“Hate the weather? wait five minutes” works in Colorado, but in Ushuaia, it’s on overdrive.
Barely off the proverbial boat, it rains, snows, and sunshines, all in the span of ten minutes, and we go from wearing fleeces, beanies, gloves, wind-breakers to wishing we were in tees.
At least Ushuaia is predictable in its unpredictability.
Now, our last day at the end of the world, we re-walk the steep town steps, leaving the main streets by the dock dwarfed by cruise ship vessel and tourists alike, Antarctica-hunters in town for the afternoon, set loose to swarm the overpriced tourist shops and purchase expedition packages, to the side streets that lounge ramshackle neighborhoods and stray-dog posses and garden oasis and the final climb to Andino.
This is a place with streets named Darwin and Patagonia and Magellen and not just for bells and whistles. For me, knowing this is a place where Darwin set foot, convinced the local people were a missing link of sorts to his evolutionary quest, sends tingles down my spine.
It’s impressive being here, not so much for the town’s inherent beauty–because, truth be told, it has pretty pockets with its blue bonnets and red bonnets but it is most definitely not a classic beauty–but more so for what it personifies, the spirit of the adventurer. Whether that pertains to those attracted to its duty free living, a means of keeping this sparsely supplied city moving and shaking, or to visitors like us curious to see what the most austral city in the world really looks like, drawn by the appeal of the extreme, just barely out of reach of the final frontier.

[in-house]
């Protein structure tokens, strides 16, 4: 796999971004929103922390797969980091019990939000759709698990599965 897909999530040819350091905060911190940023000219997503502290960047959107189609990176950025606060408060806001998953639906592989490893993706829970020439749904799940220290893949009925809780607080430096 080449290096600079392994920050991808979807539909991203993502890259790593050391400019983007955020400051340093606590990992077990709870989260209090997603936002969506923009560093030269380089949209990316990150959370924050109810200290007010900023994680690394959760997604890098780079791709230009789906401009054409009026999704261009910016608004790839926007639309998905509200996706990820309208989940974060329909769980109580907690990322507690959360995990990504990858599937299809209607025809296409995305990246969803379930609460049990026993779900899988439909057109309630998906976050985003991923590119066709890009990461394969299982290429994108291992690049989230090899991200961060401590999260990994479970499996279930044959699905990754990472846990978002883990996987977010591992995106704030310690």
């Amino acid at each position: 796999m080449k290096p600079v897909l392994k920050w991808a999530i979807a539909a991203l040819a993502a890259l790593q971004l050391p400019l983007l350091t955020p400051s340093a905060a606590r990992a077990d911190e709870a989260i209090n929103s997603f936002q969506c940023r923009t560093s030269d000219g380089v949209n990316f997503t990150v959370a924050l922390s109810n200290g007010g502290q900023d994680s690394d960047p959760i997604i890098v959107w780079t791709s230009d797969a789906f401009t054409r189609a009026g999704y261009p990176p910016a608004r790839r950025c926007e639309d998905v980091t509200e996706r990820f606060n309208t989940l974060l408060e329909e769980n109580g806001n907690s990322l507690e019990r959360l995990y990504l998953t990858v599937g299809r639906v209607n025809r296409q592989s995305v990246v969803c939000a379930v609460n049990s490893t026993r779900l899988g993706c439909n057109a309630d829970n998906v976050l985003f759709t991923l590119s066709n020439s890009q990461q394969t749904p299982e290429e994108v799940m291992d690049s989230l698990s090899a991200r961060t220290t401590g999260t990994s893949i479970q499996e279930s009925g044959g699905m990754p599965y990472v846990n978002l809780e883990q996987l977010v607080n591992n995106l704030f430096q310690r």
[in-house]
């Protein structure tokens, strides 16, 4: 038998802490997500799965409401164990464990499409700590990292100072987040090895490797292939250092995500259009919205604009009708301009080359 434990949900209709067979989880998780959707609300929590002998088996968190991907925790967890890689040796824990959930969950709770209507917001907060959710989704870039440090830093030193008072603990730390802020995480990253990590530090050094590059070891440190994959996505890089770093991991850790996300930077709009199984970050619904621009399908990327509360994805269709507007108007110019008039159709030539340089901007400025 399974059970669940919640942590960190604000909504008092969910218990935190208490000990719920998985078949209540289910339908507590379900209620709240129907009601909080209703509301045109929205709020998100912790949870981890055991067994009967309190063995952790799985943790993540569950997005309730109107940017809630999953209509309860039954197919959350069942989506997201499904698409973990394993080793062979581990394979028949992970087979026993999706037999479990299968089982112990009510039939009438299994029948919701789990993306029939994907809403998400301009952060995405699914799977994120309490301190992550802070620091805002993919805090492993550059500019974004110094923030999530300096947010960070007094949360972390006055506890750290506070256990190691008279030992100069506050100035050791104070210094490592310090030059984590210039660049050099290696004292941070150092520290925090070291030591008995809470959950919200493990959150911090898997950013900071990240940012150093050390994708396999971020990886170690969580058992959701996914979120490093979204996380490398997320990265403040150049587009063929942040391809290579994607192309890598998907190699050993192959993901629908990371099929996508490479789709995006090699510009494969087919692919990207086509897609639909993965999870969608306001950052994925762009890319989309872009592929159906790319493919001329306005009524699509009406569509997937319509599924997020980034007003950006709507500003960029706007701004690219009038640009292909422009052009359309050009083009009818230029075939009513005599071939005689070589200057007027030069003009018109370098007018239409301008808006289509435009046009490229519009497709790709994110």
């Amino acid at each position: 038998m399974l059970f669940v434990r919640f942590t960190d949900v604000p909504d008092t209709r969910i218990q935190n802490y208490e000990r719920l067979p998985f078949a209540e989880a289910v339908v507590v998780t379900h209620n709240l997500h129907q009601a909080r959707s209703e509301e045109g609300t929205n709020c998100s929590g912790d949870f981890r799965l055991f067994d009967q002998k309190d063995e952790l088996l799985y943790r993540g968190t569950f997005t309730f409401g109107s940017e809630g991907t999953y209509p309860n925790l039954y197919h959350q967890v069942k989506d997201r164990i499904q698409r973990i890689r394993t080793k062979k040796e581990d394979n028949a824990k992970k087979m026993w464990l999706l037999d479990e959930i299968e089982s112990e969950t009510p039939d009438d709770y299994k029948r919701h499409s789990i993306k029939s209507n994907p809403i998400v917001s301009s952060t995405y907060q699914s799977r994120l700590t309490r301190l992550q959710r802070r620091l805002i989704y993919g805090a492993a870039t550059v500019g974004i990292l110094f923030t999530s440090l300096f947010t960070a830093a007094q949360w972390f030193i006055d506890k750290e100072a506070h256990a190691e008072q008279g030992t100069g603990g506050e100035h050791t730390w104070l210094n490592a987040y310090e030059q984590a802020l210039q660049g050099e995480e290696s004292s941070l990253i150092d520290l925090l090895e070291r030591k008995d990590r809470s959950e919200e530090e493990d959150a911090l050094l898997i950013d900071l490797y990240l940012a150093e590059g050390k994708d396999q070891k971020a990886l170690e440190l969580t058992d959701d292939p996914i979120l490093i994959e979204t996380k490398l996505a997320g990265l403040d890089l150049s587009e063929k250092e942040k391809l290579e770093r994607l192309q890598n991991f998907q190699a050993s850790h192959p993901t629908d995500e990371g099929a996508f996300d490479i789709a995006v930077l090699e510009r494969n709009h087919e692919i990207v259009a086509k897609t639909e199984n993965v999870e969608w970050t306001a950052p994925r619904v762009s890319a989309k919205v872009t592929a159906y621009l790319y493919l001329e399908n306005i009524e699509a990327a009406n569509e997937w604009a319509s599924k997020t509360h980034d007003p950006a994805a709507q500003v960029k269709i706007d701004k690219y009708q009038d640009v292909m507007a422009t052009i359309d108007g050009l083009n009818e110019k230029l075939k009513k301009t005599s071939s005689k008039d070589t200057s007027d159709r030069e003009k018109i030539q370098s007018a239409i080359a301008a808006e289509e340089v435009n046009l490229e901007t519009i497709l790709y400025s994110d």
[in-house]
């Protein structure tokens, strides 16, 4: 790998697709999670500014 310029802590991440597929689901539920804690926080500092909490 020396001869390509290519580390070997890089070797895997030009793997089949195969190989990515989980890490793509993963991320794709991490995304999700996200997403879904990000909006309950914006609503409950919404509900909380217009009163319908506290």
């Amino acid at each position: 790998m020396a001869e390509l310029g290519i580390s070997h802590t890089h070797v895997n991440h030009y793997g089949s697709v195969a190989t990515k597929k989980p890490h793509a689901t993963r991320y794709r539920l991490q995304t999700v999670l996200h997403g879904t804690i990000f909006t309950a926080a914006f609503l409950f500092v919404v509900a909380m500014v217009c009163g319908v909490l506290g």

Seriously, Antarctica stretches only 1000 kilometers from here, truly nothing distance-wise when you’ve already covered most of the globe. Its call is ever-present, a low hum of a sea journey, just for a measly $5,000.
Not this time, I fear, but perhaps another, departing from Puerto Williams instead, for we hear the Chilean navy is a hair better equipped for rescues, so better to depart Chilean side than Argentinian side for a journey to the bottom of the globe, and, while we’re at it, sail through the islands on the Navmag and chill with some seriously rough and tumble sailor dudes.